The search begins for Costus barbatus

Tuesday, May 2nd, 2006

My second trip to Costa Rica had a very specific objective – to find the “real” Costus barbatus.  In the intervening year I had learned that the plant commonly cultivated in the USA under that name had been incorrectly identified many years prior, and was actually the species Costus comosus.  The REAL C. barbatus differs in several ways as explained HERE.  The original “type” specimen came from what is now an urbanized area in eastern San Jose, so I checked all the INBio records of collections recorded for the species and this trip I decided to chase down those locations to look for that species.  Looking back in my file for that trip I can still find my handwritten notes where I decided to go to the Tapantí National Park, the Orosi Valley area near the village of Muñéco and the Pacific coastal range including Cerro Nara – all places where collections of Costus barbatus have been recorded.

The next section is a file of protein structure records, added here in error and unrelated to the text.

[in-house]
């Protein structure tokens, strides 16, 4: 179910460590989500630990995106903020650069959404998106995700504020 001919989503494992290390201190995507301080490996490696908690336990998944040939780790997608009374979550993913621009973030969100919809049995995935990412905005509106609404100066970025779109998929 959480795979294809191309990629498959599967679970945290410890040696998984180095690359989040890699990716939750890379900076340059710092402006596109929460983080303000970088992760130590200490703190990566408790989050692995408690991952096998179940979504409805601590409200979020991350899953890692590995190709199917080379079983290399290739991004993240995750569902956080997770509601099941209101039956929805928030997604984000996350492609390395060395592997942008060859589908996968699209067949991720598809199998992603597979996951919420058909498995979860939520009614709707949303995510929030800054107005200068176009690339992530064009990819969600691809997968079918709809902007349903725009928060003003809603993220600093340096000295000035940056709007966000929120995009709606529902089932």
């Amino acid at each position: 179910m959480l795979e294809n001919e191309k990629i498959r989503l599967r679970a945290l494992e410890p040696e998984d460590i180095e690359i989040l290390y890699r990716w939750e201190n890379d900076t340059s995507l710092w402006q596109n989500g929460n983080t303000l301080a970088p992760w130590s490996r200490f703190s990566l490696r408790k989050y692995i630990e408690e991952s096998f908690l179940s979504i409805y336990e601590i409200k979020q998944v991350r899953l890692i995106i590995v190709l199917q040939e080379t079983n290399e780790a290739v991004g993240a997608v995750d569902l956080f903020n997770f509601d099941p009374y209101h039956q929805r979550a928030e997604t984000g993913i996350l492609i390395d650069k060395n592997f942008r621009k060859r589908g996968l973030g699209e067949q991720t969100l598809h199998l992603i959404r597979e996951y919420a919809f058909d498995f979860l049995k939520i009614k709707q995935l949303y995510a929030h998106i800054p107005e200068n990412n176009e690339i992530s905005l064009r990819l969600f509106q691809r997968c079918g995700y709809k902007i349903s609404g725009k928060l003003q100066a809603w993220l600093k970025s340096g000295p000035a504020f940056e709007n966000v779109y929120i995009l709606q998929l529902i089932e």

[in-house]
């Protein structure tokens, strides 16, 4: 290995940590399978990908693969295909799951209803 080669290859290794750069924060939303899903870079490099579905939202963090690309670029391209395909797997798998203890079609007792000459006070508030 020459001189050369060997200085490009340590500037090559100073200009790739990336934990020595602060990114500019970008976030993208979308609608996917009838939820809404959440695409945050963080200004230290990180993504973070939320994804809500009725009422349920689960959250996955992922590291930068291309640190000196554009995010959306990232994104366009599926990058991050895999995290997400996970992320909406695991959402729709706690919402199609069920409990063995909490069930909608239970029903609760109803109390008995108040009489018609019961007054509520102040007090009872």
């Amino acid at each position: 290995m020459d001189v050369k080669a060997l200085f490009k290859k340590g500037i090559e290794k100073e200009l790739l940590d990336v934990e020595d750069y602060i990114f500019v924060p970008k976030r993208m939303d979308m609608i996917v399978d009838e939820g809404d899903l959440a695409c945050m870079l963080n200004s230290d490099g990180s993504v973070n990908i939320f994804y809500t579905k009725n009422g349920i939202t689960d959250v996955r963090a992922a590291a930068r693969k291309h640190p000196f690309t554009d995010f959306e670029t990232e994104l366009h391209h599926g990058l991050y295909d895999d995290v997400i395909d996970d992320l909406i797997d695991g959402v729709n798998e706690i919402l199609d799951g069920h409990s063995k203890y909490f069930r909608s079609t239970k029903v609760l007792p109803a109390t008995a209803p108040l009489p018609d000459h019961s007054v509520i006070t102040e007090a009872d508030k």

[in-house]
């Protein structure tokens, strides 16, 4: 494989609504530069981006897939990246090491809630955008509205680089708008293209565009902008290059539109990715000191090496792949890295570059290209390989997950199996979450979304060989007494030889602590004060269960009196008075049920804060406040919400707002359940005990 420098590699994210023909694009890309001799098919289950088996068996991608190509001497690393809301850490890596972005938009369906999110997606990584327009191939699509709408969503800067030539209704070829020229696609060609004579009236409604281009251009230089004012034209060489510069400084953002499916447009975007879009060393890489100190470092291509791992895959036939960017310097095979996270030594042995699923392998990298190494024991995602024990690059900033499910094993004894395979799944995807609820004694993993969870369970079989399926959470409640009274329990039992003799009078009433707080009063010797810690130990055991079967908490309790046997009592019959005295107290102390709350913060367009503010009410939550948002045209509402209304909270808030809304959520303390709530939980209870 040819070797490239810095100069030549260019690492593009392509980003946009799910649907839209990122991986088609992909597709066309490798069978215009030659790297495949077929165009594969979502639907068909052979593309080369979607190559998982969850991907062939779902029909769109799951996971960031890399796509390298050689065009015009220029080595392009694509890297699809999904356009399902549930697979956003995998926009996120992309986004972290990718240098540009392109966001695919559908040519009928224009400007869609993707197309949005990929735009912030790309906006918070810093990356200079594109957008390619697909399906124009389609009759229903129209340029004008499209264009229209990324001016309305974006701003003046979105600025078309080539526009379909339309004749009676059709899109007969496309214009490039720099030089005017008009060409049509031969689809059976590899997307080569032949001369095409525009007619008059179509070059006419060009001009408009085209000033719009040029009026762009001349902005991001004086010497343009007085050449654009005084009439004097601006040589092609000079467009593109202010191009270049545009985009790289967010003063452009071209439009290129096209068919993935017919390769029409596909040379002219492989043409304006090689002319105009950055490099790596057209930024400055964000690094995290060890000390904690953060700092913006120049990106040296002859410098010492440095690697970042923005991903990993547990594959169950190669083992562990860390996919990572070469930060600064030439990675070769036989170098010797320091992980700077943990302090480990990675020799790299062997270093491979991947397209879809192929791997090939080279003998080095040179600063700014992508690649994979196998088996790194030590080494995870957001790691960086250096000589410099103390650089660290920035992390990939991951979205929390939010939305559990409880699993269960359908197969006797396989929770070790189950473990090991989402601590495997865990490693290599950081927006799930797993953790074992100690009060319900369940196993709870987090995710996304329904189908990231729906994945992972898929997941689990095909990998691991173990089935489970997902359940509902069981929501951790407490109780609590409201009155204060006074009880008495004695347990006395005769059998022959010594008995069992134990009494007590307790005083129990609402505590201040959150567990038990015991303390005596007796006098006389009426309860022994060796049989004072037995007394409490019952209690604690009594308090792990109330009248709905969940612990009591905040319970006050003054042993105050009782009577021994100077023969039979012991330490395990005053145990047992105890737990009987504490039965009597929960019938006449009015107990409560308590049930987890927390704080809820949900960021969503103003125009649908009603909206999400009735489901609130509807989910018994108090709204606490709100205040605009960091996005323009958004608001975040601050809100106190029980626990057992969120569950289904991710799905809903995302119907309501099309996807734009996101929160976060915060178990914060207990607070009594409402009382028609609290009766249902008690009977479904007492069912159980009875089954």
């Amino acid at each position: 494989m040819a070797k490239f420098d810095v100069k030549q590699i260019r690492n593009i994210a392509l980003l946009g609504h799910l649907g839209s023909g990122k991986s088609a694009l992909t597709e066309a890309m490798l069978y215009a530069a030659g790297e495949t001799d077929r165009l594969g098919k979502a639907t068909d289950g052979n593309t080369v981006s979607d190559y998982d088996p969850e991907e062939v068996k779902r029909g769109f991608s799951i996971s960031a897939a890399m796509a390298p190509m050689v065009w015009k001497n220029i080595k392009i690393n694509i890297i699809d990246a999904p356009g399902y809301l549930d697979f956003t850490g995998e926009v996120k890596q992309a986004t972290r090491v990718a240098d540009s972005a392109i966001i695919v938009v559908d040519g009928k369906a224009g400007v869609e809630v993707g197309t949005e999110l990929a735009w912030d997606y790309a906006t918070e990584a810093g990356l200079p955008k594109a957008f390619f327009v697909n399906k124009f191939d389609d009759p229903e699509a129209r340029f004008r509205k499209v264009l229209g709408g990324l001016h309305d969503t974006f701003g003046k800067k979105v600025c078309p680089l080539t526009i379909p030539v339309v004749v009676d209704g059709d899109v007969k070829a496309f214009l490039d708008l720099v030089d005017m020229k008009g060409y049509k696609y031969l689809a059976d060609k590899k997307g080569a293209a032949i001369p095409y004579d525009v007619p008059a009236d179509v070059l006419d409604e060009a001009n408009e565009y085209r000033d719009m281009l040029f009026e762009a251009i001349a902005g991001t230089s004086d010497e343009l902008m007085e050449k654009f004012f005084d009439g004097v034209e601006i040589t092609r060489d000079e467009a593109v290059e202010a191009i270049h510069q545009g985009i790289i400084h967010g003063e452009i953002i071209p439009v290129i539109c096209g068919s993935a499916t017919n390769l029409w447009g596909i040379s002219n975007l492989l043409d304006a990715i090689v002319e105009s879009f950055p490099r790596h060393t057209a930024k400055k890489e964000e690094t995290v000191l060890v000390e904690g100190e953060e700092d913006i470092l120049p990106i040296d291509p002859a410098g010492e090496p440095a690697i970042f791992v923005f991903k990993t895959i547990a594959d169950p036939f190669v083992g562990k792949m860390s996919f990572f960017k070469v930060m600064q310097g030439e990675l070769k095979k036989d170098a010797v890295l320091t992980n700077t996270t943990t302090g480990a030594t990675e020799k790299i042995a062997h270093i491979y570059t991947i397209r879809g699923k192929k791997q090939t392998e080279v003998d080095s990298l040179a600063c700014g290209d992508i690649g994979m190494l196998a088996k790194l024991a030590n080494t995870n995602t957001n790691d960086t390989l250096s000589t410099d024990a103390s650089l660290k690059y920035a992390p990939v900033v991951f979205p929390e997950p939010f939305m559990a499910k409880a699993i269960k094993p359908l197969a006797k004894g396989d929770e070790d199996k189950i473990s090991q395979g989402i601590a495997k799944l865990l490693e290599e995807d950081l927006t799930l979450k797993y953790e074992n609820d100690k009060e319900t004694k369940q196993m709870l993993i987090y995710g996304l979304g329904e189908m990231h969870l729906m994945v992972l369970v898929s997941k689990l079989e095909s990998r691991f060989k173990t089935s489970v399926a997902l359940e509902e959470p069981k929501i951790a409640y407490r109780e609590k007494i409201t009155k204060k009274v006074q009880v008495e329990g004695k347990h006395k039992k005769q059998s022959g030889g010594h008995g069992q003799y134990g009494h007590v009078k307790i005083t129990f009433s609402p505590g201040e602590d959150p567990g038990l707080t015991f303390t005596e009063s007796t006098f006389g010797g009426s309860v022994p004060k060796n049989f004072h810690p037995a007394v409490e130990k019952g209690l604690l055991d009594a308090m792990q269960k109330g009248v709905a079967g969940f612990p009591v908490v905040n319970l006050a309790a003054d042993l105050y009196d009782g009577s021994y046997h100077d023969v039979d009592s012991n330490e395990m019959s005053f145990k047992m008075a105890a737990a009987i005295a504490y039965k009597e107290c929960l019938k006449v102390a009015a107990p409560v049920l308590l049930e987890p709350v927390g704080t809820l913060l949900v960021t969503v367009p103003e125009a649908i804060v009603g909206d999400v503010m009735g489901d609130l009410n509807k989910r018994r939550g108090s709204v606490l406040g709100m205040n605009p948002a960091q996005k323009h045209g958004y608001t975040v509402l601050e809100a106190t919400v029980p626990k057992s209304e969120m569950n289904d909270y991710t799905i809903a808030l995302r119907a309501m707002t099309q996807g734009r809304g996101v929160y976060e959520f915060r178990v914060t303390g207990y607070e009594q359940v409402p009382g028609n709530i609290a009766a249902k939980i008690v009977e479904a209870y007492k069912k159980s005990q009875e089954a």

I arrived in San José at night and stayed in a small hotel recommended by the guide books, near where the bus departs for the town of Cartago.   I did not want to be burdened with a car rental – driving in a different country where I did not know the language did not seem like a good idea.   So my travel to all these places was to be by bus, and as I learned, this is not always so easy.  I had researched all the bus routes and had roughly figured out my itinerary, and made plans in advance as follows:

  1. Bus from San Jose to Cartago
  2. Bus from Cartago to Paraíso (with drop off at Lankester Gardens)
  3. Bus from Lankester (pick up along road) to Orosi where I would stay 4 days
  4. Bus from Orosi back to San Jose
  5. Bus from San Jose to Santiago de Puriscal (also known as simply Puriscal)